Access to medical cannabis trumps illegality of Russian man’s stay, says EU’s highest court – Reuters

A Russian man appealing a denial of asylum in the Netherlands on the grounds that he would lose access to medical cannabis if he returned to Russia has won his case.

In a landmark ruling on Tuesday, the Court of Justice of the European Union ruled that the man’s medical treatment with cannabis for a rare type of blood cancer outweighed the illegality of his stay in the Netherlands. .

The interpretation is binding, not only for the Netherlands but for the whole EU.

The Russian national’s case has been assigned to the Grand Chamber, where the most important and legally significant cases – less than 10% – end and where legal precedents are set, a CJEU spokesperson said.

The importance of the case lies in the fact that the right to health takes precedence over all other considerations, said Vincenzo Salvatore, current lawyer and head of the firm’s healthcare and life sciences team. of Milanese lawyers BonelliErede.

“It could be a precedent for other jurisdictions to follow this approach and this interpretation,” Salvatore said.

Tuesday’s judgment is in line with the Court’s previous case law and that of the Strasbourg-based European Court of Human Rights regarding the right to asylum and the ban on returning people to their country of origin. if it would endanger their human dignity.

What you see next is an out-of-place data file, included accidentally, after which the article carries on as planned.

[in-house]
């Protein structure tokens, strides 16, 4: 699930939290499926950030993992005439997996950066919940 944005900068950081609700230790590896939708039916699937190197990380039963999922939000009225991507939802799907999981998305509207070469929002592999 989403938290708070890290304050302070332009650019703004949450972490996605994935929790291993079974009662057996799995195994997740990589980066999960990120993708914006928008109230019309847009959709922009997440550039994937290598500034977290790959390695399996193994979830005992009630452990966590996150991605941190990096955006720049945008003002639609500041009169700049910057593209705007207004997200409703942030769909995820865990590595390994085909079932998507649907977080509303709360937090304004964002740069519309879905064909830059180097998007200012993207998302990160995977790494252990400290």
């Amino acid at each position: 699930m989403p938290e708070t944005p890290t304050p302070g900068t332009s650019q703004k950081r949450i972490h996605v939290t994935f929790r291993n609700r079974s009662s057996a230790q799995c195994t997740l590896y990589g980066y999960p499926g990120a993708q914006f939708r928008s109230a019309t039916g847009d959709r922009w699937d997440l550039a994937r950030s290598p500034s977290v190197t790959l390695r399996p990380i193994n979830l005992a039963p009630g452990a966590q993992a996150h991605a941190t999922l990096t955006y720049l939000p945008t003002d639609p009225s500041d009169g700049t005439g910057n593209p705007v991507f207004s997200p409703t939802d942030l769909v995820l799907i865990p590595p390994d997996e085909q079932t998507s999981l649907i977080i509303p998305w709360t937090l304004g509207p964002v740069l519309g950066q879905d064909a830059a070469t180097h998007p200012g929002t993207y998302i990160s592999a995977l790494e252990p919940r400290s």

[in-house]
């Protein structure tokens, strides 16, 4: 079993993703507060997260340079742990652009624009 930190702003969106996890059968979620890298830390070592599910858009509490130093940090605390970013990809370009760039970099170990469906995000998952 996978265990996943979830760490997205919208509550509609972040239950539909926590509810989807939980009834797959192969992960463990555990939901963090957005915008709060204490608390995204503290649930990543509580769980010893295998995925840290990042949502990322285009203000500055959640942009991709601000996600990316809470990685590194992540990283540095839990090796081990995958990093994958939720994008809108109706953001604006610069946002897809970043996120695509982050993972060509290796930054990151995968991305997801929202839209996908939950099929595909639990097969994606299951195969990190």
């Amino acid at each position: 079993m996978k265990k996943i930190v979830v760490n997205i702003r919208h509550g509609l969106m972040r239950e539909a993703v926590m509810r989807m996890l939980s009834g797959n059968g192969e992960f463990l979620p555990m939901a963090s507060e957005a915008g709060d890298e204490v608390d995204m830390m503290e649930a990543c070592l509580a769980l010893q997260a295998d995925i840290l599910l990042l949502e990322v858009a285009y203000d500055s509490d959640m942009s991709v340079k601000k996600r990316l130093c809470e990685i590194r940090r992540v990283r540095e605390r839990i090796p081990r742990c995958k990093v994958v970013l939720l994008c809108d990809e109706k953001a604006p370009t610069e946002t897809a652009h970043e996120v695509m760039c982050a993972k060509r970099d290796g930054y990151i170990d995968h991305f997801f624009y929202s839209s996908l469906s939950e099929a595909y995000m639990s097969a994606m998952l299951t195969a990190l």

Although the case concerns access to medical cannabis, the decision applies to any medical treatment not available in the host country.

“A third-country national suffering from a serious illness may not be deported if, in the absence of appropriate medical treatment in the host country, this national risks being exposed to a real risk of rapid, significant aggravation and constant pain. related to this disease,” the court said in a statement.

This requires establishing that the absence of treatment would cause pain “of such intensity that it would be contrary to human dignity in that it could cause him serious and irreversible psychological consequences, even lead him to suicide” . read the statement.

The Russian man, who developed the rare blood cancer when he was 16, previously said stopping his treatment would lead to such intense pain that it would make him depressed and suicidal.

Tuesday’s decision is in line with an opinion given in June by an adviser to the EU’s highest court, Advocate General Priit Pikamäe.

The case now returns to the Dutch court to decide the fate of the Russian man based on the CJEU’s interpretation.

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